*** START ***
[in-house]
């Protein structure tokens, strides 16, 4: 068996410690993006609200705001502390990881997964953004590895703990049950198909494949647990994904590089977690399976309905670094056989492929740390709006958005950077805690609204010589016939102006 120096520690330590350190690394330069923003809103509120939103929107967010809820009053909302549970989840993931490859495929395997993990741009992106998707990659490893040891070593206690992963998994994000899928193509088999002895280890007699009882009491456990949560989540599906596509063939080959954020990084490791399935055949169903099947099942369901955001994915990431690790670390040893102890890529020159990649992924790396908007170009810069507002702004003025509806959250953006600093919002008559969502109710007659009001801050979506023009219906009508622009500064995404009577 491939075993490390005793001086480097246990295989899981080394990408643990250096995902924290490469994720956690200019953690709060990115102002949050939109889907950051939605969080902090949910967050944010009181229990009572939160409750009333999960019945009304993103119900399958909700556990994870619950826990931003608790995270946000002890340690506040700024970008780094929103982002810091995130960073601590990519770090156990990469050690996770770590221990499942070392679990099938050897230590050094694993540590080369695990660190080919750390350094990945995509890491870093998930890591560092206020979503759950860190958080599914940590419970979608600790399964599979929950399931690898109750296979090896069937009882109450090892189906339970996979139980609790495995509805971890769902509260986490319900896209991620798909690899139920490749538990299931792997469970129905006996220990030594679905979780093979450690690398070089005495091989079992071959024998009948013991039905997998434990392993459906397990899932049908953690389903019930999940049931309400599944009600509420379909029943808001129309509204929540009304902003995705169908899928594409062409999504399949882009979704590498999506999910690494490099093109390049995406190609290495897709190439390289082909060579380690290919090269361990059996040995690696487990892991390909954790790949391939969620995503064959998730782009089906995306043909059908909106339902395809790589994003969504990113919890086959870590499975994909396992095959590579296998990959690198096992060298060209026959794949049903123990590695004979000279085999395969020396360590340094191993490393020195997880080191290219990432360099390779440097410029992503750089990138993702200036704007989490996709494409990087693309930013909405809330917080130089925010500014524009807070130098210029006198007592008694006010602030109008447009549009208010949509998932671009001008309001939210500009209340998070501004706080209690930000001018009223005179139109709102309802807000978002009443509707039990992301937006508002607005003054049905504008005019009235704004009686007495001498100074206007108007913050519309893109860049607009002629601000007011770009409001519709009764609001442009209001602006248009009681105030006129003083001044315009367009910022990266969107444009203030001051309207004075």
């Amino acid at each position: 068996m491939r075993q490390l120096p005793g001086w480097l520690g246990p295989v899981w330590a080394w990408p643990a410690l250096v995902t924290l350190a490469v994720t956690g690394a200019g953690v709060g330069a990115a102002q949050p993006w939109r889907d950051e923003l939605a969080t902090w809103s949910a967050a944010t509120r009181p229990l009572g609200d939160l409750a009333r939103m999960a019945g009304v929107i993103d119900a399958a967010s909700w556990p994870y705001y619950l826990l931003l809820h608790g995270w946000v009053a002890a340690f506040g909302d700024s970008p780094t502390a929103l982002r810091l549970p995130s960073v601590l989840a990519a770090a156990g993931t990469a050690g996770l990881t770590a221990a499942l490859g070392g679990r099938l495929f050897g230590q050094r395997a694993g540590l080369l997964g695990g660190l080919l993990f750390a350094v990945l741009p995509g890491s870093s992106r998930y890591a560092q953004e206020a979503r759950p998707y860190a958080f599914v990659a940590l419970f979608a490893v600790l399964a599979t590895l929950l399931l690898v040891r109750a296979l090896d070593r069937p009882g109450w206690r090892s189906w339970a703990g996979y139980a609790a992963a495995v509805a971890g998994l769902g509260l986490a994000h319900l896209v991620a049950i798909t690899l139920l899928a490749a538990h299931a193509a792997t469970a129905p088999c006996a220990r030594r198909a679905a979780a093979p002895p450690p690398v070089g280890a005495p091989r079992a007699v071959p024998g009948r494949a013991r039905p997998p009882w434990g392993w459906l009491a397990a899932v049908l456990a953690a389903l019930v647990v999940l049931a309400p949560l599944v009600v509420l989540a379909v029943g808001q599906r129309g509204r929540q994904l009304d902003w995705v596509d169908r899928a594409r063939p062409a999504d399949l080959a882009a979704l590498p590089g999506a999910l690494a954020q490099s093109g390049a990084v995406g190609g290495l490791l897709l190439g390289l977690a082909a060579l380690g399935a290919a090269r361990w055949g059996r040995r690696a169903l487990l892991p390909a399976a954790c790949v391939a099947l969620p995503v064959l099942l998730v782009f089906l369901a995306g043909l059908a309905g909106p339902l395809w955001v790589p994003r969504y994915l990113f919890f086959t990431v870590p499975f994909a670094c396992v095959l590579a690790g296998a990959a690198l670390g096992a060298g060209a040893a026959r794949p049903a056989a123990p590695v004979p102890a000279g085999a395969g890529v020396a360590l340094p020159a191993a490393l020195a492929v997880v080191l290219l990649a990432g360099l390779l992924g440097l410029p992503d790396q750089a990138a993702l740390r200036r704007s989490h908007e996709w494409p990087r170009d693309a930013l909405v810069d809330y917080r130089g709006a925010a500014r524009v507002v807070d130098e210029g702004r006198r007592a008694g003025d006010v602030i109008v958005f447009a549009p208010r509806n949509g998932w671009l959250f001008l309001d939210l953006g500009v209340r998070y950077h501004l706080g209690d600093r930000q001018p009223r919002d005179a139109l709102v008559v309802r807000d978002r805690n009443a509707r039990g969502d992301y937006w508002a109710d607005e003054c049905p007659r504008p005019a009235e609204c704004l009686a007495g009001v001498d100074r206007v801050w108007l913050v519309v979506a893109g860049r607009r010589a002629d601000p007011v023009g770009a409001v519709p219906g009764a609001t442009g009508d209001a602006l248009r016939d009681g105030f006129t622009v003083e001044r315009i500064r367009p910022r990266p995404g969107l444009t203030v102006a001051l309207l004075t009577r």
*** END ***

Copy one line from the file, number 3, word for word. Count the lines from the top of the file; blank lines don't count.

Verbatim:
């Amino acid at each position: 068996m491939r075993q490390l120096p005793g001086w480097l520690g246990p295989v899981w330590a080394w990408p643990a410690l250096v995902t924290l350190a490469v994720t956690g690394a200019g953690v709060g330069a990115a102002q949050p993006w939109r889907d950051e923003l939605a969080t902090w809103s949910a967050a944010t509120r009181p229990l009572g609200d939160l409750a009333r939103m999960a019945g009304v929107i993103d119900a399958a967010s909700w556990p994870y705001y619950l826990l931003l809820h608790g995270w946000v009053a002890a340690f506040g909302d700024s970008p780094t502390a929103l982002r810091l549970p995130s960073v601590l989840a990519a770090a156990g993931t990469a050690g996770l990881t770590a221990a499942l490859g070392g679990r099938l495929f050897g230590q050094r395997a694993g540590l080369l997964g695990g660190l080919l993990f750390a350094v990945l741009p995509g890491s870093s992106r998930y890591a560092q953004e206020a979503r759950p998707y860190a958080f599914v990659a940590l419970f979608a490893v600790l399964a599979t590895l929950l399931l690898v040891r109750a296979l090896d070593r069937p009882g109450w206690r090892s189906w339970a703990g996979y139980a609790a992963a495995v509805a971890g998994l769902g509260l986490a994000h319900l896209v991620a049950i798909t690899l139920l899928a490749a538990h299931a193509a792997t469970a129905p088999c006996a220990r030594r198909a679905a979780a093979p002895p450690p690398v070089g280890a005495p091989r079992a007699v071959p024998g009948r494949a013991r039905p997998p009882w434990g392993w459906l009491a397990a899932v049908l456990a953690a389903l019930v647990v999940l049931a309400p949560l599944v009600v509420l989540a379909v029943g808001q599906r129309g509204r929540q994904l009304d902003w995705v596509d169908r899928a594409r063939p062409a999504d399949l080959a882009a979704l590498p590089g999506a999910l690494a954020q490099s093109g390049a990084v995406g190609g290495l490791l897709l190439g390289l977690a082909a060579l380690g399935a290919a090269r361990w055949g059996r040995r690696a169903l487990l892991p390909a399976a954790c790949v391939a099947l969620p995503v064959l099942l998730v782009f089906l369901a995306g043909l059908a309905g909106p339902l395809w955001v790589p994003r969504y994915l990113f919890f086959t990431v870590p499975f994909a670094c396992v095959l590579a690790g296998a990959a690198l670390g096992a060298g060209a040893a026959r794949p049903a056989a123990p590695v004979p102890a000279g085999a395969g890529v020396a360590l340094p020159a191993a490393l020195a492929v997880v080191l290219l990649a990432g360099l390779l992924g440097l410029p992503d790396q750089a990138a993702l740390r200036r704007s989490h908007e996709w494409p990087r170009d693309a930013l909405v810069d809330y917080r130089g709006a925010a500014r524009v507002v807070d130098e210029g702004r006198r007592a008694g003025d006010v602030i109008v958005f447009a549009p208010r509806n949509g998932w671009l959250f001008l309001d939210l953006g500009v209340r998070y950077h501004l706080g209690d600093r930000q001018p009223r919002d005179a139109l709102v008559v309802r807000d978002r805690n009443a509707r039990g969502d992301y937006w508002a109710d607005e003054c049905p007659r504008p005019a009235e609204c704004l009686a007495g009001v001498d100074r206007v801050w108007l913050v519309v979506a893109g860049r607009r010589a002629d601000p007011v023009g770009a409001v519709p219906g009764a609001t442009g009508d209001a602006l248009r016939d009681g105030f006129t622009v003083e001044r315009i500064r367009p910022r990266p995404g969107l444009t203030v102006a001051l309207l004075t009577r």